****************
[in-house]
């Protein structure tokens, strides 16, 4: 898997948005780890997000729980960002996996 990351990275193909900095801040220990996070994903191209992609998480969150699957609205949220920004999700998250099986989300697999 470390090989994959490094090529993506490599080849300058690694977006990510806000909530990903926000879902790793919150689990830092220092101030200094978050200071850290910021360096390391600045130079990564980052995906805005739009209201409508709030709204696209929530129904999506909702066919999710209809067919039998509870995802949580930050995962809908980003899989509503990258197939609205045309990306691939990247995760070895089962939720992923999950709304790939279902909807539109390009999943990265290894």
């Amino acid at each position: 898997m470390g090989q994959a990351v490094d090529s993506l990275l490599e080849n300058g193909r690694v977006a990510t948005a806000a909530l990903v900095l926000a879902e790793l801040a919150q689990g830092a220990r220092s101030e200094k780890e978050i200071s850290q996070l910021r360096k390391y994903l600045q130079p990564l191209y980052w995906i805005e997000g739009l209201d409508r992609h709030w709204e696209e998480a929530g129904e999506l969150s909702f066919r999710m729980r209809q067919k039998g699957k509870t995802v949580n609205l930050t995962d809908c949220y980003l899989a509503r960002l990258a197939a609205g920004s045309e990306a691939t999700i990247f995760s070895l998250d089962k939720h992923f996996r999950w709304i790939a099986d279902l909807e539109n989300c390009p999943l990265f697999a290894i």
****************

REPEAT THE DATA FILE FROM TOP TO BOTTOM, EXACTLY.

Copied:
[in-house]
């Protein structure tokens, strides 16, 4: 898997948005780890997000729980960002996996 990351990275193909900095801040220990996070994903191209992609998480969150699957609205949220920004999700998250099986989300697999 470390090989994959490094090529993506490599080849300058690694977006990510806000909530990903926000879902790793919150689990830092220092101030200094978050200071850290910021360096390391600045130079990564980052995906805005739009209201409508709030709204696209929530129904999506909702066919999710209809067919039998509870995802949580930050995962809908980003899989509503990258197939609205045309990306691939990247995760070895089962939720992923999950709304790939279902909807539109390009999943990265290894």
């Amino acid at each position: 898997m470390g090989q994959a990351v490094d090529s993506l990275l490599e080849n300058g193909r690694v977006a990510t948005a806000a909530l990903v900095l926000a879902e790793l801040a919150q689990g830092a220990r220092s101030e200094k780890e978050i200071s850290q996070l910021r360096k390391y994903l600045q130079p990564l191209y980052w995906i805005e997000g739009l209201d409508r992609h709030w709204e696209e998480a929530g129904e999506l969150s909702f066919r999710m729980r209809q067919k039998g699957k509870t995802v949580n609205l930050t995962d809908c949220y980003l899989a509503r960002l990258a197939a609205g920004s045309e990306a691939t999700i990247f995760s070895l998250d089962k939720h992923f996996r999950w709304i790939a099986d279902l909807e539109n989300c390009p999943l990265f697999a290894i």